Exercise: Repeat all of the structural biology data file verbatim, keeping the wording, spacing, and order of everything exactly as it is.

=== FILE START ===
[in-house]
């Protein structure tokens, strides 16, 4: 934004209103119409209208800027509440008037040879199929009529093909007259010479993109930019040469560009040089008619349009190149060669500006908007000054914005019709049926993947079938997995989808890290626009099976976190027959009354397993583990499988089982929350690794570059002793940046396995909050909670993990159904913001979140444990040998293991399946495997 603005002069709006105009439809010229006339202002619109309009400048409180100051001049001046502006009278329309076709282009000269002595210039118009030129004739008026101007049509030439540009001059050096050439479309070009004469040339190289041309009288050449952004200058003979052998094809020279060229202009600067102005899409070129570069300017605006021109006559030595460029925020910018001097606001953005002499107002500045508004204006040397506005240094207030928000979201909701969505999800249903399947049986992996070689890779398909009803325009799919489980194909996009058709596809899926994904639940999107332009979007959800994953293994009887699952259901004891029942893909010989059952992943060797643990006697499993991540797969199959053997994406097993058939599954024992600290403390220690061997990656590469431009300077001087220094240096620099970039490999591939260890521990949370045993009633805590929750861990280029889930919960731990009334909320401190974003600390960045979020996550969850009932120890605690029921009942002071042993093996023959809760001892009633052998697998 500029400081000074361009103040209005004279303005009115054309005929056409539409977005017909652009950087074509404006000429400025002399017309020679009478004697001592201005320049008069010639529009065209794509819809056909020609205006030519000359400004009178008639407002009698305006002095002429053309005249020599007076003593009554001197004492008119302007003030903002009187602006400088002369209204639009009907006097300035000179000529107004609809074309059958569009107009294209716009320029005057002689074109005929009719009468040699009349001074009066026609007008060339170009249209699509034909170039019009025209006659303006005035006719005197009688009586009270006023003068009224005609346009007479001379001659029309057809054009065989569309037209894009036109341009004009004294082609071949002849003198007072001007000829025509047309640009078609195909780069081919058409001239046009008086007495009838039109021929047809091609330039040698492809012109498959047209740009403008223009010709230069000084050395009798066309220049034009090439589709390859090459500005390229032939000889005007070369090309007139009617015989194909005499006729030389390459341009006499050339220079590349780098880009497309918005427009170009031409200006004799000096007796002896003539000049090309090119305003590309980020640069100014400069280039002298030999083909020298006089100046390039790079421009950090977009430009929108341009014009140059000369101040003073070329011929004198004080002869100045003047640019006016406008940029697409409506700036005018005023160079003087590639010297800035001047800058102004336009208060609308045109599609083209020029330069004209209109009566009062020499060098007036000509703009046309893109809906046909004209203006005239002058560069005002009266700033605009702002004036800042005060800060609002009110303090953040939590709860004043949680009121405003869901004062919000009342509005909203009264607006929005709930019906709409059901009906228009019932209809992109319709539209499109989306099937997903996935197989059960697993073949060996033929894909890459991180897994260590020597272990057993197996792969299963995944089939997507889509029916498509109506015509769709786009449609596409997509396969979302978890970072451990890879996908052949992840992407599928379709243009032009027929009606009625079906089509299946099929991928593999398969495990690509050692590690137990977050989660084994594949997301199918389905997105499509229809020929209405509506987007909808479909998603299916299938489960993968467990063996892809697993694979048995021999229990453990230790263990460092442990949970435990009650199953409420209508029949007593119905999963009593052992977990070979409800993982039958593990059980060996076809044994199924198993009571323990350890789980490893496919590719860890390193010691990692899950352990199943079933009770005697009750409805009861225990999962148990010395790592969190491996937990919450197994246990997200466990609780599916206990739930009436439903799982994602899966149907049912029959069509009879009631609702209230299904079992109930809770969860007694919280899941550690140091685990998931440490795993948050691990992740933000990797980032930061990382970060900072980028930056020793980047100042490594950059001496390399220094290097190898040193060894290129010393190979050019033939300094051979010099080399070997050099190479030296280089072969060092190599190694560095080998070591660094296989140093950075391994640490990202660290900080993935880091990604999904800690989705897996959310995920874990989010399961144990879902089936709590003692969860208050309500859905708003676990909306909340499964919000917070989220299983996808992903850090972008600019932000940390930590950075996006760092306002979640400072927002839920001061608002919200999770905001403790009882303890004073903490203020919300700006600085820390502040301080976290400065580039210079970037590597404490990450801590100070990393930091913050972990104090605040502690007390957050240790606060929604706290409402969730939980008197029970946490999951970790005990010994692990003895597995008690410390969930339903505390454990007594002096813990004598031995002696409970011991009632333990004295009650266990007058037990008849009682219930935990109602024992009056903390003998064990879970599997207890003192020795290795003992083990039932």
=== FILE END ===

[in-house]
């Protein structure tokens, strides 16, 4: 934004209103119409209208800027509440008037040879199929009529093909007259010479993109930019040469560009040089008619349009190149060669500006908007000054914005019709049926993947079938997995989808890290626009099976976190027959009354397993583990499988089982929350690794570059002793940046396995909050909670993990159904913001979140444990040998293991399946495997 603005002069709006105009439809010229006339202002619109309009400048409180100051001049001046502006009278329309076709282009000269002595210039118009030129004739008026101007049509030439540009001059050096050439479309070009004469040339190289041309009288050449952004200058003979052998094809020279060229202009600067102005899409070129570069300017605006021109006559030595460029925020910018001097606001953005002499107002500045508004204006040397506005240094207030928000979201909701969505999800249903399947049986992996070689890779398909009803325009799919489980194909996009058709596809899926994904639940999107332009979007959800994953293994009887699952259901004891029942893909010989059952992943060797643990006697499993991540797969199959053997994406097993058939599954024992600290403390220690061997990656590469431009300077001087220094240096620099970039490999591939260890521990949370045993009633805590929750861990280029889930919960731990009334909320401190974003600390960045979020996550969850009932120890605690029921009942002071042993093996023959809760001892009633052998697998 500029400081000074361009103040209005004279303005009115054309005929056409539409977005017909652009950087074509404006000429400025002399017309020679009478004697001592201005320049008069010639529009065209794509819809056909020609205006030519000359400004009178008639407002009698305006002095002429053309005249020599007076003593009554001197004492008119302007003030903002009187602006400088002369209204639009009907006097300035000179000529107004609809074309059958569009107009294209716009320029005057002689074109005929009719009468040699009349001074009066026609007008060339170009249209699509034909170039019009025209006659303006005035006719005197009688009586009270006023003068009224005609346009007479001379001659029309057809054009065989569309037209894009036109341009004009004294082609071949002849003198007072001007000829025509047309640009078609195909780069081919058409001239046009008086007495009838039109021929047809091609330039040698492809012109498959047209740009403008223009010709230069000084050395009798066309220049034009090439589709390859090459500005390229032939000889005007070369090309007139009617015989194909005499006729030389390459341009006499050339220079590349780098880009497309918005427009170009031409200006004799000096007796002896003539000049090309090119305003590309980020640069100014400069280039002298030999083909020298006089100046390039790079421009950090977009430009929108341009014009140059000369101040003073070329011929004198004080002869100045003047640019006016406008940029697409409506700036005018005023160079003087590639010297800035001047800058102004336009208060609308045109599609083209020029330069004209209109009566009062020499060098007036000509703009046309893109809906046909004209203006005239002058560069005002009266700033605009702002004036800042005060800060609002009110303090953040939590709860004043949680009121405003869901004062919000009342509005909203009264607006929005709930019906709409059901009906228009019932209809992109319709539209499109989306099937997903996935197989059960697993073949060996033929894909890459991180897994260590020597272990057993197996792969299963995944089939997507889509029916498509109506015509769709786009449609596409997509396969979302978890970072451990890879996908052949992840992407599928379709243009032009027929009606009625079906089509299946099929991928593999398969495990690509050692590690137990977050989660084994594949997301199918389905997105499509229809020929209405509506987007909808479909998603299916299938489960993968467990063996892809697993694979048995021999229990453990230790263990460092442990949970435990009650199953409420209508029949007593119905999963009593052992977990070979409800993982039958593990059980060996076809044994199924198993009571323990350890789980490893496919590719860890390193010691990692899950352990199943079933009770005697009750409805009861225990999962148990010395790592969190491996937990919450197994246990997200466990609780599916206990739930009436439903799982994602899966149907049912029959069509009879009631609702209230299904079992109930809770969860007694919280899941550690140091685990998931440490795993948050691990992740933000990797980032930061990382970060900072980028930056020793980047100042490594950059001496390399220094290097190898040193060894290129010393190979050019033939300094051979010099080399070997050099190479030296280089072969060092190599190694560095080998070591660094296989140093950075391994640490990202660290900080993935880091990604999904800690989705897996959310995920874990989010399961144990879902089936709590003692969860208050309500859905708003676990909306909340499964919000917070989220299983996808992903850090972008600019932000940390930590950075996006760092306002979640400072927002839920001061608002919200999770905001403790009882303890004073903490203020919300700006600085820390502040301080976290400065580039210079970037590597404490990450801590100070990393930091913050972990104090605040502690007390957050240790606060929604706290409402969730939980008197029970946490999951970790005990010994692990003895597995008690410390969930339903505390454990007594002096813990004598031995002696409970011991009632333990004295009650266990007058037990008849009682219930935990109602024992009056903390003998064990879970599997207890003192020795290795003992083990039932």